May 19, 2011 by David Gillaspie
Any wrestling conversation touches the same vein of questions.
– how to get more interest in the sport?
– where is wrestling going at the college level?
– who is leading the sport in the right direction?
If you talk about wrestling, you’ve heard those questions and more.
If you talk to wrestling parents, you’ve heard those and many, many more.
How do you explain ways to get more people interested in wrestling? Start with history. Go to the Greeks and the first Olympics. If that doesn’t do it, shift to the Romans.
If that fails, do not wrap up the person you’re talking to and demonstrate air-time Greco-Roman throws.
Point to the roots of sport, the roots of competition. Mention Nolan Ryan’s headlock on the pitcher’s mound. Don’t mention the pounding he delivered on the batter who charged him.
Instead, talk about schools that get it right. Talk about Iowa and Penn State and Cornell. Talk about SEC sports domination and their lack of wrestling programs. Talk about Iowa guys going to Oregon State to spread the goodness of wrestling.
Role model wrestlers and role model programs are easy to find. Mention Stanford and Harvard for starters.
When the talk turns to leadership, look at the local high school program, then the district or region. If everything in your neck of the woods makes enough sense, go to the big leadership picture.
Has anyone in recent history taken more chances than Cael Sanderson? Undefeated in college, but he didn’t get his MBA and go into the business world. Gold medal Olympian, but he didn’t take to the motivational lecture circuit for life.
Instead, he went back to his college and became the head coach. Iowa State did with him what they didn’t do for Dan Gable. But instead of unpacking his bags and feathering his nest and for a career- long stay, he saw what wrestling needed.
He recruited from Pennsylvania so much that he packed up and went to Penn State. Cael was a huge difference maker on the mat; what he did by leaving Iowa State made him a huge difference maker all over again.
Then, after promising his team he’d go out on the mat and wrestle if they won the national championship, he went to a regional tournament and wrestled.
This is a guy tuned to wrestlers and the sport.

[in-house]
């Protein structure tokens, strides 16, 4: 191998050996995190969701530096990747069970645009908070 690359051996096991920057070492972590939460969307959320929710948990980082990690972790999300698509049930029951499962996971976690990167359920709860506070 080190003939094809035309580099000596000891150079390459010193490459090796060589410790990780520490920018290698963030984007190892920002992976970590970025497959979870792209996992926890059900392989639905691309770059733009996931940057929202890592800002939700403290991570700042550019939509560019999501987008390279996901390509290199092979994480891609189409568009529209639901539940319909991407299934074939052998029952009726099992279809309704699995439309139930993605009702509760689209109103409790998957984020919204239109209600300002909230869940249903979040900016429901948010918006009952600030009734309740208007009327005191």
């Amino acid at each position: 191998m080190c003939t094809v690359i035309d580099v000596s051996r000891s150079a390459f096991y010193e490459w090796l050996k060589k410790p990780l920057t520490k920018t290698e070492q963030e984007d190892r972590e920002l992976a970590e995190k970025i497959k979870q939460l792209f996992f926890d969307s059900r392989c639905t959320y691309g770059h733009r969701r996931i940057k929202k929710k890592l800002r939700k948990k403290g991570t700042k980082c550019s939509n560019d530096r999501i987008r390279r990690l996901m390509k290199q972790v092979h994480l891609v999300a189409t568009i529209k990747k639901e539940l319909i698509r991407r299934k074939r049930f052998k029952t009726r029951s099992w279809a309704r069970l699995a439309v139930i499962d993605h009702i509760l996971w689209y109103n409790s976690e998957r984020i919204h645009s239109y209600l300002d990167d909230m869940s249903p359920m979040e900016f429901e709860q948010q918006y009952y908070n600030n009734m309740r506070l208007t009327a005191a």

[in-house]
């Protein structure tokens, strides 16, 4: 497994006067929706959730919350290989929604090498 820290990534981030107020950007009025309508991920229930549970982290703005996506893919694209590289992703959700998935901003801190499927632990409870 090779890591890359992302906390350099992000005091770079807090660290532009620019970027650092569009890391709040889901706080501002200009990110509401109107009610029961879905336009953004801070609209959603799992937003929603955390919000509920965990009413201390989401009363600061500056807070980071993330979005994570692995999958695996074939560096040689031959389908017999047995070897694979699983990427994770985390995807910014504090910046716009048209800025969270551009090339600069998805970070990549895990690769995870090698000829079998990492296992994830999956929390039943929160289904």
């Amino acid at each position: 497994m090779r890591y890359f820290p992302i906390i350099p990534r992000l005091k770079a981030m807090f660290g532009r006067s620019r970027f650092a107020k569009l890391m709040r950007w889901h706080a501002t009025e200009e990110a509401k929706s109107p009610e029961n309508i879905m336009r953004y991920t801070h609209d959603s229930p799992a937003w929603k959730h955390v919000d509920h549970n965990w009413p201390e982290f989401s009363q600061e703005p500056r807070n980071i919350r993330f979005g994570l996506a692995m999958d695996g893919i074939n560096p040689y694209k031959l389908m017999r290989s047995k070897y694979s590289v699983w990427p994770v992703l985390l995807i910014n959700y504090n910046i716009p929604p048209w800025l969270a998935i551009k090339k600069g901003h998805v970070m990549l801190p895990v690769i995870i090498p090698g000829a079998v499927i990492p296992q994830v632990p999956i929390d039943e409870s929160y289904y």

Now, you don’t have to be a four time national champ and Olympic champ to tune in to wrestling. You need to find some middle school wrestlers with their eye on the future you’ve already wrestled through. Ask them where they’re headed.
Q: Will you wrestle in high school?
Q: Will you be a good wrestler in high school?
A: I want to be.
Q: Do you know what it will take to be a good high school wrestler?
Q: That’s part of it. It works like this: when you pick up a book with four hundred pages you think it’s a big book. Well, it is a big book. If you’ve ever read a big book, then you know it takes time. Have you ever thought how much time it took to write it?
A: Not really.
Q: Most people don’t, just like most people don’t get wrestling. A book starts with a sentence, then a paragraph, a page, and a chapter. Many chapters later, the book if finished. If it’s a good book you won’t be able to put it down. Have you read a book like that?
A: I don’t know.
Q: You will. That’s the same with wrestling. You start with small things, like showing up to practice, doing some drills, working with a partner, putting a combination of moves together, add conditioning and strength, and you are getting there. Do you understand that?
A: I think so.
Q: The guys that stand on the podium don’t get there by luck or accident. They might get a good call on the way, but no one depends on it. Do you know what it takes to wrestle in high school?
A: Being tough?
Q: Being tough in the classroom. If you don’t get the grades, you don’t wrestle. Being tough at home. If you don’t treat your family right, they won’t care if you wrestle or not. If you are the problem at home, they’ll have enough to do trying to help you. Be tough with your choice of friends. If you get caught doing the wrong things with the wrong people, you can’t wrestle or go to school, and your family will have to work harder to help you do things right.
Does this sound like you?
A: It does now.
Q: Wrestling asks you to get good grades, find good friends, and treat your family right. What do you ask of wrestling?
A: I want wrestling to get me in better shape, make me a better person, and give my parents something to cheer for.
Q: Done! Hold up your end and you’ll be wrestling on the big mats.
By David Gillaspie